24. 24. 1. Management <ul><li>The functions of management consist of five basic activities: planning, organizing, motivating, staffing, and controlling. </li></ul>Mohd Fauzwadi Mat Ali / FPP
  25. 25. Cont’ <ul><li>Planning consists of all those managerial activities related to preparing for the future. Specific tasks include forecasting, establishing objectives, devising strategies, developing policies, and setting goals. </li></ul>Mohd Fauzwadi Mat Ali / FPP
  26. 26. Cont’ <ul><li>Organizing includes all those managerial activities that result in a structure of task and authority relationships. Specific areas include organizational design; job specialization, descriptions, etc </li></ul>Mohd Fauzwadi Mat Ali / FPP
  27. 27. Cont’ <ul><li>Motivating involves efforts directed toward shaping human behavior. Specific topics include leadership, communication, work groups, behavior modification, delegation of authority, job enrichment, and so on. </li></ul>Mohd Fauzwadi Mat Ali / FPP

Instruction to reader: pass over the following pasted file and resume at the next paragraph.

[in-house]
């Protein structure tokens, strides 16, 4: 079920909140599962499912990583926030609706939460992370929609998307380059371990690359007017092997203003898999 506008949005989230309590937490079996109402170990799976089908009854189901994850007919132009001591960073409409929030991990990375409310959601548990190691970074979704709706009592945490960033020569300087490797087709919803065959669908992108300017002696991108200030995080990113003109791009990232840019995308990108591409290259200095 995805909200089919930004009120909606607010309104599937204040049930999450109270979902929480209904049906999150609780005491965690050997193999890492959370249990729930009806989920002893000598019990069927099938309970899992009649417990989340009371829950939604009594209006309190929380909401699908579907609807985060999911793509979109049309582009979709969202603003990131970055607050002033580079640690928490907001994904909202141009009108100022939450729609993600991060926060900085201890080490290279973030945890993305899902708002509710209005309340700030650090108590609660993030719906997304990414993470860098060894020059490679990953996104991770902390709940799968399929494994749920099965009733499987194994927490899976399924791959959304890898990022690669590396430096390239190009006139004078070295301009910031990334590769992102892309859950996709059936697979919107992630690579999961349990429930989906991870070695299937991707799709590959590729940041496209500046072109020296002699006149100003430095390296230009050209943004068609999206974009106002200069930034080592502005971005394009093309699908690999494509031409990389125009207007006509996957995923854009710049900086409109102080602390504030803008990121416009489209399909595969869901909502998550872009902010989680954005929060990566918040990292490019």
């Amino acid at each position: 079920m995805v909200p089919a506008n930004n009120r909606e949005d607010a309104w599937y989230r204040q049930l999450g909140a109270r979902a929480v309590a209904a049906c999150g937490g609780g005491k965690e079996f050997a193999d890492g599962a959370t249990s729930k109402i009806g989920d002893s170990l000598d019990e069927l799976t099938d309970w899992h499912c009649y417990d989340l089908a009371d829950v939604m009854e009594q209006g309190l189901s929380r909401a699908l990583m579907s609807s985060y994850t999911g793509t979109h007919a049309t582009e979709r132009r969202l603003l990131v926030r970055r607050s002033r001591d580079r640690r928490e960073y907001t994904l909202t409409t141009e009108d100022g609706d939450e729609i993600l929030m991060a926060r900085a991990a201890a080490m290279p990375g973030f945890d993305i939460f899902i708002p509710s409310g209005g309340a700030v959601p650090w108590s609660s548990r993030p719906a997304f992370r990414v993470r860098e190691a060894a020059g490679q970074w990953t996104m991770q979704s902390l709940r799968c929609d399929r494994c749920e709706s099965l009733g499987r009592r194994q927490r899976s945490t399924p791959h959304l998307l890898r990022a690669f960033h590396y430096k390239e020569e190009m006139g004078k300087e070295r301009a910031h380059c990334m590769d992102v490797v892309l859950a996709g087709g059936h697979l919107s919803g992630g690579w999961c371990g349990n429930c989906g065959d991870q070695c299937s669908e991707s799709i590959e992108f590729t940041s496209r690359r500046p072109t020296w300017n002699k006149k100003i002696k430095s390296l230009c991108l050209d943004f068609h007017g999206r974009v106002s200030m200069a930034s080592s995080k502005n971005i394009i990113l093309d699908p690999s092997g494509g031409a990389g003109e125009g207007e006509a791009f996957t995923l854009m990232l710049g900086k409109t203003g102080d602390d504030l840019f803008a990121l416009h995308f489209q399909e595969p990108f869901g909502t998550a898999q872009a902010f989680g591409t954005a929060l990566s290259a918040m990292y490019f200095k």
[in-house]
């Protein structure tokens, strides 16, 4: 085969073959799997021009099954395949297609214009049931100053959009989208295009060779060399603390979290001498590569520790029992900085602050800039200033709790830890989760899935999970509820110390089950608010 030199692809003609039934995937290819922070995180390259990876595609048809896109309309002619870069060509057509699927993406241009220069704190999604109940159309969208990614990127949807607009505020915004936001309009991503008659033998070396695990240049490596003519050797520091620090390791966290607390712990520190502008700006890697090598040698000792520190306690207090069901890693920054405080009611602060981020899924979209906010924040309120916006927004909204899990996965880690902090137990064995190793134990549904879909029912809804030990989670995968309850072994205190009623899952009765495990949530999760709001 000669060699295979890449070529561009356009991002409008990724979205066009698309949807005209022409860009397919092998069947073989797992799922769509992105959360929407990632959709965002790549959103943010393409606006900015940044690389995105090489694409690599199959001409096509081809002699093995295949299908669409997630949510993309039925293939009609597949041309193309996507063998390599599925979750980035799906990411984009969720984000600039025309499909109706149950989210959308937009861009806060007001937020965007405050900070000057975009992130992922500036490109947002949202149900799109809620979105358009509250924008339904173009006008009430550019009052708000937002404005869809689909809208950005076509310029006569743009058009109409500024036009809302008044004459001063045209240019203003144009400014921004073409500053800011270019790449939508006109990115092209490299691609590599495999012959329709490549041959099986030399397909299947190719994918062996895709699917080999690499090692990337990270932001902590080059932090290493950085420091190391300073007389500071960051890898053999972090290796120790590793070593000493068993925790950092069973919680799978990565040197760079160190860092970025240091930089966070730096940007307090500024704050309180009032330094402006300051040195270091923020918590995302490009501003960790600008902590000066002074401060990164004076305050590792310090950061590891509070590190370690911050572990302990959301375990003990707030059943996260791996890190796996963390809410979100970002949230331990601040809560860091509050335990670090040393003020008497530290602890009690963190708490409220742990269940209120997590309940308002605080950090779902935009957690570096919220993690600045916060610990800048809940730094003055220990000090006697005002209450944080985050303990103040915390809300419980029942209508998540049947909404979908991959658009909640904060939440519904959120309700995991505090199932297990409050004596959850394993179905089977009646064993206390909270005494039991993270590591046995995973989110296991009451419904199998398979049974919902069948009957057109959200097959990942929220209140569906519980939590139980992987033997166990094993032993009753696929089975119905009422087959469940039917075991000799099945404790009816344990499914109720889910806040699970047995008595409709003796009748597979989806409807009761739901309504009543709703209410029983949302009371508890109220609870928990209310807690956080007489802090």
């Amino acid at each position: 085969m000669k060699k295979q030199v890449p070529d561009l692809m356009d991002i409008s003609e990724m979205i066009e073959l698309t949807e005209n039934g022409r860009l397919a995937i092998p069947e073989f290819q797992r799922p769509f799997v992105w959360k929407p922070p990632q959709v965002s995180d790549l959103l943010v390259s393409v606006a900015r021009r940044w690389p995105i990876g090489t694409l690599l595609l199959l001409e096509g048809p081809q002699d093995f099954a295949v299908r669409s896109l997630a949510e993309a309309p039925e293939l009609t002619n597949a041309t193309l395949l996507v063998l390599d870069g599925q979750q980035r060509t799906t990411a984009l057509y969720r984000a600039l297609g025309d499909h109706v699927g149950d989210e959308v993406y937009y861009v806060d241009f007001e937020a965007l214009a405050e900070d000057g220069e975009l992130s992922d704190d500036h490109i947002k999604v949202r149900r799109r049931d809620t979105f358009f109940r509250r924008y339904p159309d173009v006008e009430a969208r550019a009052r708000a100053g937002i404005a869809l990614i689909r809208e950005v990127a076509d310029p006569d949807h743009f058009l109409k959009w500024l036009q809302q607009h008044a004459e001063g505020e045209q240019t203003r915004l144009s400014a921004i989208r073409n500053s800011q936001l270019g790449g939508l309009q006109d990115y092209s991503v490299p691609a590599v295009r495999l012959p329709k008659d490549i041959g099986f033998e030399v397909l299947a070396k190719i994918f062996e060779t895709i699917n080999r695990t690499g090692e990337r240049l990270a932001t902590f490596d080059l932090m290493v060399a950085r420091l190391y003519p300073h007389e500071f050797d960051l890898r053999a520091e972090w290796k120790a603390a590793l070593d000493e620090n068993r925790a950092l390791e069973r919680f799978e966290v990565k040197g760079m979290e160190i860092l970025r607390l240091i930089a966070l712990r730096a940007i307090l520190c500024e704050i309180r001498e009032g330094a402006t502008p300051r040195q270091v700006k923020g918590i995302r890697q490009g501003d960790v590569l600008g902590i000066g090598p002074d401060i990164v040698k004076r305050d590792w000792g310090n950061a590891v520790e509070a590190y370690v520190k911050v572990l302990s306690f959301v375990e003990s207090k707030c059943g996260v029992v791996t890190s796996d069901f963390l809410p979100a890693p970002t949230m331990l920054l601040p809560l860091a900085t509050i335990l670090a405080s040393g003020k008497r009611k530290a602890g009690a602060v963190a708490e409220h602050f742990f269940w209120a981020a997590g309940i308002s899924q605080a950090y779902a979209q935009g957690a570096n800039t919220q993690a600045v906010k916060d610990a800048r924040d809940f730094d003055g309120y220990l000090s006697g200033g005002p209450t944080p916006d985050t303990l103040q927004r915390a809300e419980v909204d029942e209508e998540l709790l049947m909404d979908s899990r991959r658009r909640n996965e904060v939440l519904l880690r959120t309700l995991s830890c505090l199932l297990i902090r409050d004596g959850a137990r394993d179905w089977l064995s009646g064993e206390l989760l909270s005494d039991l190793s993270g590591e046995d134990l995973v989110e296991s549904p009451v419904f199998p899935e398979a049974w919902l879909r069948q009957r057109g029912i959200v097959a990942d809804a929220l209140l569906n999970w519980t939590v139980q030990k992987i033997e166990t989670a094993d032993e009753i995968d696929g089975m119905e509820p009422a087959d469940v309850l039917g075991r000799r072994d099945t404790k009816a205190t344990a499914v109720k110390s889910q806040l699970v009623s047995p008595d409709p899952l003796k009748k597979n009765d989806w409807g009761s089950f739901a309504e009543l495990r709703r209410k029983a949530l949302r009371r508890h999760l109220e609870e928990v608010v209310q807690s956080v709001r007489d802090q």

28. 28. Cont’ <ul><li>Staffing activities are centered on personnel or human resource management. Included are wage and salary administration, employee benefits, interviewing, hiring, firing, training, employee safety, and so on. </li></ul>Mohd Fauzwadi Mat Ali / FPP
  29. 29. Cont’ <ul><li>Controlling refers to all those managerial activities directed toward ensuring that actual results are consistent with planned results. Key areas of concern include quality, financial, sales, inventory, and expense control; analysis of variances; rewards; and sanctions. </li></ul>Mohd Fauzwadi Mat Ali / FPP